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note = "This work was carried out with funding from the University of Aberdeen, Royal Society for the Protection of Birds and Natural England. The project was supported by BBSRC grant BB/J004286/1 to J.W.C. We thank Chris Shortall and the Rothamsted Insect Survey for access to the moth data from their national light‐trap network, and Alistair Feather for assistance with data collection in Devon. The Breeding Bird Survey is funded by the British Trust for Ornithology, Royal Society for the Protection of Birds and Joint Nature Conservation Committee. We thank the volunteers who collected the data for the Breeding Bird Survey, Devon bird atlases and Rothamsted Insect Survey light‐trap network.",
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N1 - This work was carried out with funding from the University of Aberdeen, Royal Society for the Protection of Birds and Natural England. The project was supported by BBSRC grant BB/J004286/1 to J.W.C. We thank Chris Shortall and the Rothamsted Insect Survey for access to the moth data from their national light‐trap network, and Alistair Feather for assistance with data collection in Devon. The Breeding Bird Survey is funded by the British Trust for Ornithology, Royal Society for the Protection of Birds and Joint Nature Conservation Committee. We thank the volunteers who collected the data for the Breeding Bird Survey, Devon bird atlases and Rothamsted Insect Survey light‐trap network.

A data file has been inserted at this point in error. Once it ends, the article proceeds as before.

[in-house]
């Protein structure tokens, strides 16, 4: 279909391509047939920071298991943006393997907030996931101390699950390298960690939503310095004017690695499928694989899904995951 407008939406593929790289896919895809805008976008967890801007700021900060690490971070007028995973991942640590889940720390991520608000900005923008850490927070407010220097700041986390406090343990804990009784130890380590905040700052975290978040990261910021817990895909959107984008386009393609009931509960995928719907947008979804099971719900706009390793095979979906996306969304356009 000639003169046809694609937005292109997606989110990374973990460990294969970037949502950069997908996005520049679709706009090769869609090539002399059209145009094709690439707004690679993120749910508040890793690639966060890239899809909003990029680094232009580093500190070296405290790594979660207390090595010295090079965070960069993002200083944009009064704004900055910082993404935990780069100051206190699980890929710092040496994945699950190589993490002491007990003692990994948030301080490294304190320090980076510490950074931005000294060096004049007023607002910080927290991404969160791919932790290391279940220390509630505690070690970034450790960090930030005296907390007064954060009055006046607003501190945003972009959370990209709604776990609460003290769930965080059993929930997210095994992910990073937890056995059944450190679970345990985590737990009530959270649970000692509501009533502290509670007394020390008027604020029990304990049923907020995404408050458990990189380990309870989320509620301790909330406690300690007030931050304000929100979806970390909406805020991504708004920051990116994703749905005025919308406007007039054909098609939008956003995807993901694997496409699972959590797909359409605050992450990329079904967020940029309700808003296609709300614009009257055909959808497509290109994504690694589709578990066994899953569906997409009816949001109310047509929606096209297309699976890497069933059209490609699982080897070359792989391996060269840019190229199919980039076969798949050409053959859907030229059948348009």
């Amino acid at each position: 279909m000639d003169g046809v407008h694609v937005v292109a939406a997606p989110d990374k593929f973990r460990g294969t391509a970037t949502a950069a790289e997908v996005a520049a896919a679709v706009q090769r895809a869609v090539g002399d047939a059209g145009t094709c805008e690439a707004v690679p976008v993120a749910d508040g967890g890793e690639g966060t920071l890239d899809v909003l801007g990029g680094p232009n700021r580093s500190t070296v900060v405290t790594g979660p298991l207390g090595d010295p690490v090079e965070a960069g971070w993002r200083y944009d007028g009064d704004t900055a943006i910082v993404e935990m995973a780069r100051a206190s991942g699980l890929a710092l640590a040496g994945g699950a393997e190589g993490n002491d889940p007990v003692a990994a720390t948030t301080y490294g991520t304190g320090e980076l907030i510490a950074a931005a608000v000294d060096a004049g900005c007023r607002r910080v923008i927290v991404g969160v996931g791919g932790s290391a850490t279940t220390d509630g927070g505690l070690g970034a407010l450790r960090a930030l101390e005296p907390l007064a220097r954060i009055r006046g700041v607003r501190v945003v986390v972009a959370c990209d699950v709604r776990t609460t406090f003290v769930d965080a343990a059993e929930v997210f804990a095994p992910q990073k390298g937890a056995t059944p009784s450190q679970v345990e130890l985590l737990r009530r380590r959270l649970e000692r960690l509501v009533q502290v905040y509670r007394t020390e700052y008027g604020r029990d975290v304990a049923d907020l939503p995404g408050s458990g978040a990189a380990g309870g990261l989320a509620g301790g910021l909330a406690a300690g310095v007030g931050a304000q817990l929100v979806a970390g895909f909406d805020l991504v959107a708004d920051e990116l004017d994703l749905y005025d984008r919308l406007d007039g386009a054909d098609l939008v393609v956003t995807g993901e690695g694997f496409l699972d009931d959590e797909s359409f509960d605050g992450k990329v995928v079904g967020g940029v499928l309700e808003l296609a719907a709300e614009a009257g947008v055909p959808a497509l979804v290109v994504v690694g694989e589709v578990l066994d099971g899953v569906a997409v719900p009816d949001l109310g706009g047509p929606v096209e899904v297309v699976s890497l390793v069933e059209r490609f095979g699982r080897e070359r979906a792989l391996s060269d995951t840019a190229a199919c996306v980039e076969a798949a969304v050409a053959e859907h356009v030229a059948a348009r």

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N2 - Many migratory bird species are undergoing population declines as a result of potentially multiple, interacting mechanisms. Understanding the environmental associations of spatial variation in population change can help tease out the likely mechanisms involved. Common Cuckoo Cuculus canorus populations have declined by 69% in England but increased by 33% in Scotland. The declines have mainly occurred in lowland agricultural landscapes, but their mechanisms are unknown. At both the local scale within the county of Devon (SE England) and at the national (UK) scale, we analysed the breeding season distribution of Cuckoos in relation to habitat variation, the abundance of host species and the abundance of moth species whose caterpillars are a key food of adult Cuckoos. At the local scale, we found that Cuckoos were more likely to be detected in areas with more semi‐natural habitat, more Meadow Pipits Anthus pratensis (but fewer Dunnocks Prunella modularis) and where, later in the summer, higher numbers of moths were captured whose larvae are Cuckoo prey. Nationally, Cuckoos have become more associated with upland heath characterized by the presence of Meadow Pipit hosts, and with wetland habitats occupied by Eurasian Reed Warbler Acrocephalus scirpaceus hosts. The core distribution of Cuckoos has shifted from south to north within the UK. By the end of 2009, the abundance of macro‐moth species identified as prey had also declined four times faster than that of species not known to be taken by Cuckoos. The abundance of these moths has shown the sharpest declines in grassland, arable and woodland habitats and has increased in semi‐natural habitats (heaths and rough grassland). Our study suggests that Cuckoos are likely to remain a very scarce bird in lowland agricultural landscapes without large‐scale changes in agricultural practices.